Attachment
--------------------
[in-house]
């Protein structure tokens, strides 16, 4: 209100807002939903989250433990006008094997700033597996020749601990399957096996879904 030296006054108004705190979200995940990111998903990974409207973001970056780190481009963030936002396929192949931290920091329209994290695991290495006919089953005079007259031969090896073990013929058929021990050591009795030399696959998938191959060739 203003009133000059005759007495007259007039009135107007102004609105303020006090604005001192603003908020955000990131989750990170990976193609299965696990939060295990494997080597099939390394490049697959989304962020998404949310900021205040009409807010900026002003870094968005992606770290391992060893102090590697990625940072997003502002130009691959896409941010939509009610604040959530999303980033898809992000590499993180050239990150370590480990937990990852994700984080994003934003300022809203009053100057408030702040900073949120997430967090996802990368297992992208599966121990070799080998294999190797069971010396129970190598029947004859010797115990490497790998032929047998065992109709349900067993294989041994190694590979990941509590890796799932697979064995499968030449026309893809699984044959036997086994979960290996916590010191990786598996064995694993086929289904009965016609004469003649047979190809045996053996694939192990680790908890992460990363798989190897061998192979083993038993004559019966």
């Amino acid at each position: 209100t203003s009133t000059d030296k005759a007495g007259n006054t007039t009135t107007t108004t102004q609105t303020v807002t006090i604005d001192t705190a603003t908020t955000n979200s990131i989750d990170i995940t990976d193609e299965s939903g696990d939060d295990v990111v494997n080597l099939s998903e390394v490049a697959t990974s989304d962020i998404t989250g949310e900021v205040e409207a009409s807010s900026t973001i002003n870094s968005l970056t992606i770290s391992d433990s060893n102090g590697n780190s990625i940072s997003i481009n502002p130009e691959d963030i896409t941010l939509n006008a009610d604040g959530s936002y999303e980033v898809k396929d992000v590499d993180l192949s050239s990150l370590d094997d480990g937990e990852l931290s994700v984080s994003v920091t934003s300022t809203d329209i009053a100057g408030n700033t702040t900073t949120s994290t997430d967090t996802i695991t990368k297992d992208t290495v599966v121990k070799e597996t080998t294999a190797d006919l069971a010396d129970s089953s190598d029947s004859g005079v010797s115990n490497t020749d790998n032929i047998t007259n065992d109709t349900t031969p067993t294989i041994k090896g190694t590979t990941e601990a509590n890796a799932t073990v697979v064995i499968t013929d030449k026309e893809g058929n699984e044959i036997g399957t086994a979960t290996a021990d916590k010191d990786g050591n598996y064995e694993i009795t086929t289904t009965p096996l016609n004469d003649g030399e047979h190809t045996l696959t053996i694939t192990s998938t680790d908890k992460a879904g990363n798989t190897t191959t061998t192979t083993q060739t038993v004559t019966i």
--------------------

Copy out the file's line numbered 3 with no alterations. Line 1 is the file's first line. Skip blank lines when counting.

């Amino acid at each position: 209100t203003s009133t000059d030296k005759a007495g007259n006054t007039t009135t107007t108004t102004q609105t303020v807002t006090i604005d001192t705190a603003t908020t955000n979200s990131i989750d990170i995940t990976d193609e299965s939903g696990d939060d295990v990111v494997n080597l099939s998903e390394v490049a697959t990974s989304d962020i998404t989250g949310e900021v205040e409207a009409s807010s900026t973001i002003n870094s968005l970056t992606i770290s391992d433990s060893n102090g590697n780190s990625i940072s997003i481009n502002p130009e691959d963030i896409t941010l939509n006008a009610d604040g959530s936002y999303e980033v898809k396929d992000v590499d993180l192949s050239s990150l370590d094997d480990g937990e990852l931290s994700v984080s994003v920091t934003s300022t809203d329209i009053a100057g408030n700033t702040t900073t949120s994290t997430d967090t996802i695991t990368k297992d992208t290495v599966v121990k070799e597996t080998t294999a190797d006919l069971a010396d129970s089953s190598d029947s004859g005079v010797s115990n490497t020749d790998n032929i047998t007259n065992d109709t349900t031969p067993t294989i041994k090896g190694t590979t990941e601990a509590n890796a799932t073990v697979v064995i499968t013929d030449k026309e893809g058929n699984e044959i036997g399957t086994a979960t290996a021990d916590k010191d990786g050591n598996y064995e694993i009795t086929t289904t009965p096996l016609n004469d003649g030399e047979h190809t045996l696959t053996i694939t192990s998938t680790d908890k992460a879904g990363n798989t190897t191959t061998t192979t083993q060739t038993v004559t019966i």